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Quote:
Originally posted by mcdanrd
Had there been a minute on the clock when this occurred I would be inclined to agree with Rainmaker and others. If the team comes down sets up and scores and I haven't caught the error then I can see the point. But, with only 3 seconds on the clock and the kid kid grabs the missed free throw (notice I didn't say rebound) takes two giant steps and jacks up a hope and a prayer, I'm wavin' it off and sayin' the ball was dead. One more free throw. I think the officials did absolutely the right thing!
Too bad you have no rule citation to support that decision.

You can't just pick and choose when to enforce something because there is more or less time on the clock.
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Old Fri Feb 03, 2006, 02:21pm
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Quote:
Originally posted by mcdanrd
Had there been a minute on the clock when this occurred I would be inclined to agree with Rainmaker and others. If the team comes down sets up and scores and I haven't caught the error then I can see the point. But, with only 3 seconds on the clock and the kid kid grabs the missed free throw (notice I didn't say rebound) takes two giant steps and jacks up a hope and a prayer, I'm wavin' it off and sayin' the ball was dead. One more free throw. I think the officials did absolutely the right thing!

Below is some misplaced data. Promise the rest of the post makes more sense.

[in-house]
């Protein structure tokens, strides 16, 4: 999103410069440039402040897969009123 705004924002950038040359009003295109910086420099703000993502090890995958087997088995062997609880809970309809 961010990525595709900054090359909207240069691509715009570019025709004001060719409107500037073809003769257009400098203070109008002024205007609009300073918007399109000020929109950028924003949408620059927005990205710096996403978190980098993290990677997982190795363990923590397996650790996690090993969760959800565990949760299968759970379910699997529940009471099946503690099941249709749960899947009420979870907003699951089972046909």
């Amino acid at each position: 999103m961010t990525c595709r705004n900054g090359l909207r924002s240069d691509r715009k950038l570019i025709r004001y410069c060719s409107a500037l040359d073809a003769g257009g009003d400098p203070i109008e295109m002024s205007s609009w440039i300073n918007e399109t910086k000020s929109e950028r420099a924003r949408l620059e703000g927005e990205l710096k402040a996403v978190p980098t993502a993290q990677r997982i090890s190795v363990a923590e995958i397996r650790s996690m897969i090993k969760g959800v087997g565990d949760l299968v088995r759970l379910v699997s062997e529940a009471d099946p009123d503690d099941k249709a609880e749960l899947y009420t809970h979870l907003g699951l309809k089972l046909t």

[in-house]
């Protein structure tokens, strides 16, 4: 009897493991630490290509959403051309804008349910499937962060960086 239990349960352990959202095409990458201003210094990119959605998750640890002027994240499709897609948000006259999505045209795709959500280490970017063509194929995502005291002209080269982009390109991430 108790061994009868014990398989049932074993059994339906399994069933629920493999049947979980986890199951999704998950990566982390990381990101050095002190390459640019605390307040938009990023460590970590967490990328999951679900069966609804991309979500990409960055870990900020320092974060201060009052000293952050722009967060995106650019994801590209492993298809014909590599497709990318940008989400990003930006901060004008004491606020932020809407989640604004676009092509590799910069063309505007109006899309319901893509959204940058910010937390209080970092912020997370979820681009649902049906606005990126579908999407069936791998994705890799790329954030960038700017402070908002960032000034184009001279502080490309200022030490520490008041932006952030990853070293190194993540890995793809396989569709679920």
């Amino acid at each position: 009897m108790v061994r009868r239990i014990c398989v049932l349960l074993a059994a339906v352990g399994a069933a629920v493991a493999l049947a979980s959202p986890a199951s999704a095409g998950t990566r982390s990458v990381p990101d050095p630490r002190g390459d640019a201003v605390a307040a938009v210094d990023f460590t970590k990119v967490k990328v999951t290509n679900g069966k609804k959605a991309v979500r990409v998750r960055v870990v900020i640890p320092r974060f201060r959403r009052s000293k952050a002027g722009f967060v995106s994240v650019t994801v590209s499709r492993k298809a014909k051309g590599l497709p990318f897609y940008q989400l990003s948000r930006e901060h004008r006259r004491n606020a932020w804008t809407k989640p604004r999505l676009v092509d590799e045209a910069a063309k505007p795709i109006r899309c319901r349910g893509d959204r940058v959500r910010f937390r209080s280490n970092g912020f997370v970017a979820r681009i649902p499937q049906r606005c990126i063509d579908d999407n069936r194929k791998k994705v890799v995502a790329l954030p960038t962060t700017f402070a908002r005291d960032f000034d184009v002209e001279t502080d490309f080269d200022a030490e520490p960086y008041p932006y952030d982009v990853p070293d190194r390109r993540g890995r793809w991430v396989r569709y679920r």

I guess you could do that, however that is clearly contrary to the rules.

This is clearly a correctable error that was not administrated by the book.

The boys are correct, 3 point shot counts, no free throws, game over...if you go by the book
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Old Fri Feb 03, 2006, 02:25pm
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Question Don't I qualify as a 'JR'?

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Originally posted by Nevadaref
BTW, I've been gone for three days, so what did I miss that chased away JR?
Ahem...